Bridget Jones and the death of Feminism

I recently read Jessa Crispin’s “Why I am not a feminist: a feminist manifesto” – I enjoyed it and found myself nodding along on the train. It is persuasively written and is the perfect antidote to books that promote ‘feminists’ as a life style that can be bought at Urban Outfitters. The main thrust of the ‘manifesto’ is an attack on what seems to be ‘post-feminism’. ‘Post-feminism’, in simple terms it is considered to be a set of assumptions that revolve around the “‘pastness’ of feminism, weather that supposed pastness is merely noted, mourned, or celebrated” (Taska and Negra, 2007, p1). McRobbie explains feminism is “understood to be now widely recognised and responded too”, we can see this in action with the “non-discriminatory policies […] as advocated by New Labour (McRobbie, 2007, p725), policies such as these “suggest equality has been achieved”, (McRobbie, 2004, p255) meaning that “there is no longer any place for feminism in contemporary political culture” (McRobbie, 2007, p720), because it is no longer needed. McRobbie’s presentation of post-feminism shows that feminism is an obsolete movement because its key ideas have now been mainstreamed it claims feminism has been “taken into account” and consequently feminism is now “no longer needed” (McRobbie, 2004, p255). McRobbie identifies this as “double entanglement” (McRobbie, 2009, p12) where feminism is invoked in a positive way, but only in order to show that feminism is now a “spent force” (ibid) – it is therefore a paradoxical state of affairs in which the contemporary popular culture is undermining feminism whilst at the same time apparently being an adequate response to feminism.

This is encapsulated by Crispin arguing that women have fought to be part of the patriarchal system, thinking that this is the solution, rather she contents that women are just becoming part of the system that oppresses them. It can be hard to find an exact definition of postfeminism and this ambiguousness makes it a controversial and prominent feature of culture and politics today. Aronson attributes the use of the term to describe young women who benefit from the women’s movement “through expanded access to employment and education and new family arrangements but at the same time do not push for further political change” (Aronson, 2003, p904). This puts across one of the interpretations of postfeminism as being the death of feminism, because the believed ‘equality’ pertaining to this new cultural climate is a myth but nothing is being done about it.

Crispin talks about the idea that modern/post-feminists hold up the label feminist, but still wa nt to show to men in their life that they are not a threat. I see this as another formulation of McRobbie’s “post-feminist masquerade”

This brings me on to a discussion of the “post-feminist masquerade” McRobbie uses it as the lens to view the positions of gender, and argues that it is the way that masculine hegemony is restored. McRobbie informs us that the hyper-femininity associated with the “post-feminist masquerade” puts women back in the traditional gender hierarchies, it is made to appear as a free choice and thus what is actually a requirement to be feminine and to wear “spindly stilettos and ‘pencil’ skirts” (McRobbie, 2007, p723) is in fact not an obligation, but a desire. So the masquerade works by making it a choice for women to be hyper-feminine and seek to reprise the traditional gender roles. Quoted by McRobbie, Riviere agues that women put on this mask to cover up their desire for masculinity in order to avoid “retribution” from men and to make sure they are not threatening to men, this attitude is typified in characters such as Bridget Jones, or Elle Woods from Legally Blonde, who are perfectly competent but feel the need to adhere to gender stereotypes in order to achieve in the workplace. It is in this argument that we can see how it is regressive from feminism, as it suggests that women will actively avoid putting across the feminist agenda, as they want acceptance from the system that oppresses them. Women must take part in this masquerade in order to be a part of the masculine domains that she was once excluded from. A second aspect to the new contract is to be sexually progressive, yet be in total control of reproduction – in this sense one must, or is at least allowed to, be a sexually empowered “pleasure-seeking subject” (McRobbie, 2007, p732) but also knows not to get pregnant when there felicitous conditions are not met. In doing so young women are allowed to act out the “sexuality associated with young men” (ibid). Which here means occupying the position of the “phallic girl”: a temporary state that allows for heavy drinking, being loud and bold etcetera, yet is only acceptable if there is “renunciation of the possibility of critique of hegemonic masculinity” (ibid).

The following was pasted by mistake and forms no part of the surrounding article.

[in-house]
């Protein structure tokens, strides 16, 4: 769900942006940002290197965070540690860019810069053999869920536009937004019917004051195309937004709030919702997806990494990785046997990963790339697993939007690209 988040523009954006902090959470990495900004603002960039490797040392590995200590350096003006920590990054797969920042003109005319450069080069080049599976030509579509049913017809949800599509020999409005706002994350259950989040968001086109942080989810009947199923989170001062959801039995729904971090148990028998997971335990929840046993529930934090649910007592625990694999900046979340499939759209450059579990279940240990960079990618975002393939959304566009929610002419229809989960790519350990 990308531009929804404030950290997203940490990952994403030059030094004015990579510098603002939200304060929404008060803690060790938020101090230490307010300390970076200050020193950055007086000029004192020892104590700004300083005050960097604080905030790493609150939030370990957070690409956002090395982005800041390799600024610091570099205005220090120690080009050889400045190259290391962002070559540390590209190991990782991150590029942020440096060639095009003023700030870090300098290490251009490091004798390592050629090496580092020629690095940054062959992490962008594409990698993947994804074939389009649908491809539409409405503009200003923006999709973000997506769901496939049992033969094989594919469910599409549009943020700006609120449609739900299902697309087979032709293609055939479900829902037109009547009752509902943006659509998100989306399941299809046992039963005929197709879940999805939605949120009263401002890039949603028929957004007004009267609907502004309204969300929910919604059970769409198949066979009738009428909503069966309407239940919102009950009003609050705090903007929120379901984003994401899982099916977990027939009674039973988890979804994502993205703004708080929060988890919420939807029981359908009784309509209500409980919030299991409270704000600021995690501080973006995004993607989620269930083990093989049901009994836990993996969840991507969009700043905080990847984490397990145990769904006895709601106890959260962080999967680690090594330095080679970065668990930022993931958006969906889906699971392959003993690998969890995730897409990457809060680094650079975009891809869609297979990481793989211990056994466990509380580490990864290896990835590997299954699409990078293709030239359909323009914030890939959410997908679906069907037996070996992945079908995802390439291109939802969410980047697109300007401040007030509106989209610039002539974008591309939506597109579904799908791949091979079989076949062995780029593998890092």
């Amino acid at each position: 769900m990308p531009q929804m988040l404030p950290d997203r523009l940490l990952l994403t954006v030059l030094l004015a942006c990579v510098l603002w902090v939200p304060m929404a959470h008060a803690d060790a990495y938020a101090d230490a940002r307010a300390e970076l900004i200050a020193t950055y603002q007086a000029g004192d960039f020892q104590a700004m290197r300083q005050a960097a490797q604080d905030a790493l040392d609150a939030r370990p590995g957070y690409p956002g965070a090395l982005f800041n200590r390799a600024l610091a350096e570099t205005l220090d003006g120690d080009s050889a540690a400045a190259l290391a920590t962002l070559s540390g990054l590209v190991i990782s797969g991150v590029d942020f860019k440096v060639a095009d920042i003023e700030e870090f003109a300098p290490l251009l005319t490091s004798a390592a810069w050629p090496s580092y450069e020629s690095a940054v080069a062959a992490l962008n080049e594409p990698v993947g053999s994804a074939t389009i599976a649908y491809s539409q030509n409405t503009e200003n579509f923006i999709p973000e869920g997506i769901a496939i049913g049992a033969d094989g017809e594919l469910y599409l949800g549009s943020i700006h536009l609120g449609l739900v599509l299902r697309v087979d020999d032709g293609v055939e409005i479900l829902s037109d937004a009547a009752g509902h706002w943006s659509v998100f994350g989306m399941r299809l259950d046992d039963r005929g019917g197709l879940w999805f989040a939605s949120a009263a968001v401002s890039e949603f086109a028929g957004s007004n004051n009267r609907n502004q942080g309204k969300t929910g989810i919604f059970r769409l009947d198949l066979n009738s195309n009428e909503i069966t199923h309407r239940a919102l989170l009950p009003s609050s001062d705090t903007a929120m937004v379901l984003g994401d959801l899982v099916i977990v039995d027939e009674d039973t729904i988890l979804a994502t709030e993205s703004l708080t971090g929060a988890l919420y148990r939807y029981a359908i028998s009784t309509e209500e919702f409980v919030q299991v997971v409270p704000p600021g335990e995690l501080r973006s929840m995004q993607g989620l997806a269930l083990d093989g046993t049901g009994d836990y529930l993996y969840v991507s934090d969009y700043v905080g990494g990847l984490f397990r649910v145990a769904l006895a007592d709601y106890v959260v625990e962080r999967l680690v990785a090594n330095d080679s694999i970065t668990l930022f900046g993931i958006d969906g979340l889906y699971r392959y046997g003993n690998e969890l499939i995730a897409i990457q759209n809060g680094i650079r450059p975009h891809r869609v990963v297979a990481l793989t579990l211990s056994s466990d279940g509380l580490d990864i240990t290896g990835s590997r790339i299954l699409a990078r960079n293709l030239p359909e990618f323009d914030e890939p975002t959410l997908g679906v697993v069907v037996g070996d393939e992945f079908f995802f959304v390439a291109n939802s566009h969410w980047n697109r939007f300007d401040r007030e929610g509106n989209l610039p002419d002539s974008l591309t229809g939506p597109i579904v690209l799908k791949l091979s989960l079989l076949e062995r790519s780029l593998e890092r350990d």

This is what I consider to the be the main message of Crispin’s work; there is no point being part of the system, we need to take it down from the outside.


McRobbie, A., 2004, Post-feminism and popular culture, Feminist Media Studies, 4(3), pp255-264

Aronson, P., 2003, Feminists or “Postfeminists”? Young Women’s Attitudes toward Feminism and Gender Relations, Gender & Society 17(6) pp903-922




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